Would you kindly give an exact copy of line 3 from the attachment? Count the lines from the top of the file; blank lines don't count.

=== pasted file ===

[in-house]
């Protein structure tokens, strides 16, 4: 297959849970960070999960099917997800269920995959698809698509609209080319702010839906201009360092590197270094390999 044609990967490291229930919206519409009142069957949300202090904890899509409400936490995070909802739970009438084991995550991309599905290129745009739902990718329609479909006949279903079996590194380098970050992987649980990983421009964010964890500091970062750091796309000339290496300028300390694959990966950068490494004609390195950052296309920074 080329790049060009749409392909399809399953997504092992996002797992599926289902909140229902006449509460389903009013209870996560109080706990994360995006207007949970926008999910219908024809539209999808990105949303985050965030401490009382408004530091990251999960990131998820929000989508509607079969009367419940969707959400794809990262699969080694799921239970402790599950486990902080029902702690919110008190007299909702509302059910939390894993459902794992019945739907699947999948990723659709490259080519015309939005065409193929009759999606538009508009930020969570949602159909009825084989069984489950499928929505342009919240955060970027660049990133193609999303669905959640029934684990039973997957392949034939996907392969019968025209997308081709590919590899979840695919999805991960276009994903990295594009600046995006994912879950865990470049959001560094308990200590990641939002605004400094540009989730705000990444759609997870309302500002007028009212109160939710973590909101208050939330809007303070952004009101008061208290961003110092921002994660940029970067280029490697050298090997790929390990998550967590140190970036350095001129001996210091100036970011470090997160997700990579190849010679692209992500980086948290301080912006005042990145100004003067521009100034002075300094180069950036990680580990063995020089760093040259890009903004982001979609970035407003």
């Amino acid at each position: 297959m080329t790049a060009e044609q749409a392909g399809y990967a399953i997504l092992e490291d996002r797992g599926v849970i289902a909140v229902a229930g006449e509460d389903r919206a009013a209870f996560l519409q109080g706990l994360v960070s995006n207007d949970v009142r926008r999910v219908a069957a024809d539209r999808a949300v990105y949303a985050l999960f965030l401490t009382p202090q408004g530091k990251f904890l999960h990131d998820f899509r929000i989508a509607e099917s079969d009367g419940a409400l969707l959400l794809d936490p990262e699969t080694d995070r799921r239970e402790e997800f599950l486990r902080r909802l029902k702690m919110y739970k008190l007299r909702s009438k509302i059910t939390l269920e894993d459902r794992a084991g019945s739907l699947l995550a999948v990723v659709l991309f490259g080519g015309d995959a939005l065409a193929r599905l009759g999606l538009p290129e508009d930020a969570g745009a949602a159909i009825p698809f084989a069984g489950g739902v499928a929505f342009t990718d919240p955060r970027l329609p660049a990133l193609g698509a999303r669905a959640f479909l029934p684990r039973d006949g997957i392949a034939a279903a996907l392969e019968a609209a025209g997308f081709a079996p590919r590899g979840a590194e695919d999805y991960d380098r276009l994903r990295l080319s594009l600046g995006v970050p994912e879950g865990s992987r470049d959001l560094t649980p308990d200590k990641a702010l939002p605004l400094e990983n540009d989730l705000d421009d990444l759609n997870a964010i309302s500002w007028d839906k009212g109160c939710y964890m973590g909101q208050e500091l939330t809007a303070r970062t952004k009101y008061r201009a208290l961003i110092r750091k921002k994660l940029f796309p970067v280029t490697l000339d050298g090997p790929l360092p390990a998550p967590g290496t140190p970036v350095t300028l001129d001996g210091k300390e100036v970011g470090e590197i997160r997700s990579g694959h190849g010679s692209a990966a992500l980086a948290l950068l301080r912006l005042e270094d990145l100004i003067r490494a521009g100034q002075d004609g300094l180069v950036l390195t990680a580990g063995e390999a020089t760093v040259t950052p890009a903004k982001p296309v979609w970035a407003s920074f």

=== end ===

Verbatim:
């Amino acid at each position: 297959m080329t790049a060009e044609q749409a392909g399809y990967a399953i997504l092992e490291d996002r797992g599926v849970i289902a909140v229902a229930g006449e509460d389903r919206a009013a209870f996560l519409q109080g706990l994360v960070s995006n207007d949970v009142r926008r999910v219908a069957a024809d539209r999808a949300v990105y949303a985050l999960f965030l401490t009382p202090q408004g530091k990251f904890l999960h990131d998820f899509r929000i989508a509607e099917s079969d009367g419940a409400l969707l959400l794809d936490p990262e699969t080694d995070r799921r239970e402790e997800f599950l486990r902080r909802l029902k702690m919110y739970k008190l007299r909702s009438k509302i059910t939390l269920e894993d459902r794992a084991g019945s739907l699947l995550a999948v990723v659709l991309f490259g080519g015309d995959a939005l065409a193929r599905l009759g999606l538009p290129e508009d930020a969570g745009a949602a159909i009825p698809f084989a069984g489950g739902v499928a929505f342009t990718d919240p955060r970027l329609p660049a990133l193609g698509a999303r669905a959640f479909l029934p684990r039973d006949g997957i392949a034939a279903a996907l392969e019968a609209a025209g997308f081709a079996p590919r590899g979840a590194e695919d999805y991960d380098r276009l994903r990295l080319s594009l600046g995006v970050p994912e879950g865990s992987r470049d959001l560094t649980p308990d200590k990641a702010l939002p605004l400094e990983n540009d989730l705000d421009d990444l759609n997870a964010i309302s500002w007028d839906k009212g109160c939710y964890m973590g909101q208050e500091l939330t809007a303070r970062t952004k009101y008061r201009a208290l961003i110092r750091k921002k994660l940029f796309p970067v280029t490697l000339d050298g090997p790929l360092p390990a998550p967590g290496t140190p970036v350095t300028l001129d001996g210091k300390e100036v970011g470090e590197i997160r997700s990579g694959h190849g010679s692209a990966a992500l980086a948290l950068l301080r912006l005042e270094d990145l100004i003067r490494a521009g100034q002075d004609g300094l180069v950036l390195t990680a580990g063995e390999a020089t760093v040259t950052p890009a903004k982001p296309v979609w970035a407003s920074f």